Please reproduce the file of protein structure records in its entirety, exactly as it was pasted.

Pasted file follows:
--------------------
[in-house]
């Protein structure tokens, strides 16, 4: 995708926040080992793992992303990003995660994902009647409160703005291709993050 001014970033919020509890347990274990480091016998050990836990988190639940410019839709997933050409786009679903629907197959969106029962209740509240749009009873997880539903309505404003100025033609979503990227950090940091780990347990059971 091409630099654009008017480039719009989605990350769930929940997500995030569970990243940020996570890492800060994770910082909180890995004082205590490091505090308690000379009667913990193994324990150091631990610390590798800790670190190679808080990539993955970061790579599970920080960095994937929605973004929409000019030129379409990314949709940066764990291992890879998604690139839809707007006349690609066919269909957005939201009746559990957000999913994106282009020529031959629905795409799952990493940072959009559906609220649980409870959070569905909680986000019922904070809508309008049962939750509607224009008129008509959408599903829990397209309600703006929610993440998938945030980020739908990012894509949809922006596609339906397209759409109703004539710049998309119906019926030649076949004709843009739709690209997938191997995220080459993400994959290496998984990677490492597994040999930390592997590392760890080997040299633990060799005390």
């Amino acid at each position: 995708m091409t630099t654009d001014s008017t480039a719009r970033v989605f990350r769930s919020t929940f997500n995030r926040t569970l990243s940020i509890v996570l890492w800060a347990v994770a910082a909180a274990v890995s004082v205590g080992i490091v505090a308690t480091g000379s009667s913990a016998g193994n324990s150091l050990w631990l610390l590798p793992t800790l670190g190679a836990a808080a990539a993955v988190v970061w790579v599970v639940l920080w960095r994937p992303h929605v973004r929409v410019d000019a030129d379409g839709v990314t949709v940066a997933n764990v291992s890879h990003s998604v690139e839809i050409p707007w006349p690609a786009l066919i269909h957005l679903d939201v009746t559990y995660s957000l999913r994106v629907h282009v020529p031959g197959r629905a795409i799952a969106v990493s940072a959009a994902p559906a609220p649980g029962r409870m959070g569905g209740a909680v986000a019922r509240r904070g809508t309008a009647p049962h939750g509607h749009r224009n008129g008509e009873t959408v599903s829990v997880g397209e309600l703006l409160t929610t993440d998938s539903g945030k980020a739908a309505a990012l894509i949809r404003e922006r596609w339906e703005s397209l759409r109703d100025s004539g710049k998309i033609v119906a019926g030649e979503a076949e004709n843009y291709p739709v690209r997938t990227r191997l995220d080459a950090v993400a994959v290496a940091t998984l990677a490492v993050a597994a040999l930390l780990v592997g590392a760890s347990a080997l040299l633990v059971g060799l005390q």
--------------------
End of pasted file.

[in-house]
């Protein structure tokens, strides 16, 4: 995708926040080992793992992303990003995660994902009647409160703005291709993050 001014970033919020509890347990274990480091016998050990836990988190639940410019839709997933050409786009679903629907197959969106029962209740509240749009009873997880539903309505404003100025033609979503990227950090940091780990347990059971 091409630099654009008017480039719009989605990350769930929940997500995030569970990243940020996570890492800060994770910082909180890995004082205590490091505090308690000379009667913990193994324990150091631990610390590798800790670190190679808080990539993955970061790579599970920080960095994937929605973004929409000019030129379409990314949709940066764990291992890879998604690139839809707007006349690609066919269909957005939201009746559990957000999913994106282009020529031959629905795409799952990493940072959009559906609220649980409870959070569905909680986000019922904070809508309008049962939750509607224009008129008509959408599903829990397209309600703006929610993440998938945030980020739908990012894509949809922006596609339906397209759409109703004539710049998309119906019926030649076949004709843009739709690209997938191997995220080459993400994959290496998984990677490492597994040999930390592997590392760890080997040299633990060799005390």
């Amino acid at each position: 995708m091409t630099t654009d001014s008017t480039a719009r970033v989605f990350r769930s919020t929940f997500n995030r926040t569970l990243s940020i509890v996570l890492w800060a347990v994770a910082a909180a274990v890995s004082v205590g080992i490091v505090a308690t480091g000379s009667s913990a016998g193994n324990s150091l050990w631990l610390l590798p793992t800790l670190g190679a836990a808080a990539a993955v988190v970061w790579v599970v639940l920080w960095r994937p992303h929605v973004r929409v410019d000019a030129d379409g839709v990314t949709v940066a997933n764990v291992s890879h990003s998604v690139e839809i050409p707007w006349p690609a786009l066919i269909h957005l679903d939201v009746t559990y995660s957000l999913r994106v629907h282009v020529p031959g197959r629905a795409i799952a969106v990493s940072a959009a994902p559906a609220p649980g029962r409870m959070g569905g209740a909680v986000a019922r509240r904070g809508t309008a009647p049962h939750g509607h749009r224009n008129g008509e009873t959408v599903s829990v997880g397209e309600l703006l409160t929610t993440d998938s539903g945030k980020a739908a309505a990012l894509i949809r404003e922006r596609w339906e703005s397209l759409r109703d100025s004539g710049k998309i033609v119906a019926g030649e979503a076949e004709n843009y291709p739709v690209r997938t990227r191997l995220d080459a950090v993400a994959v290496a940091t998984l990677a490492v993050a597994a040999l930390l780990v592997g590392a760890s347990a080997l040299l633990v059971g060799l005390q």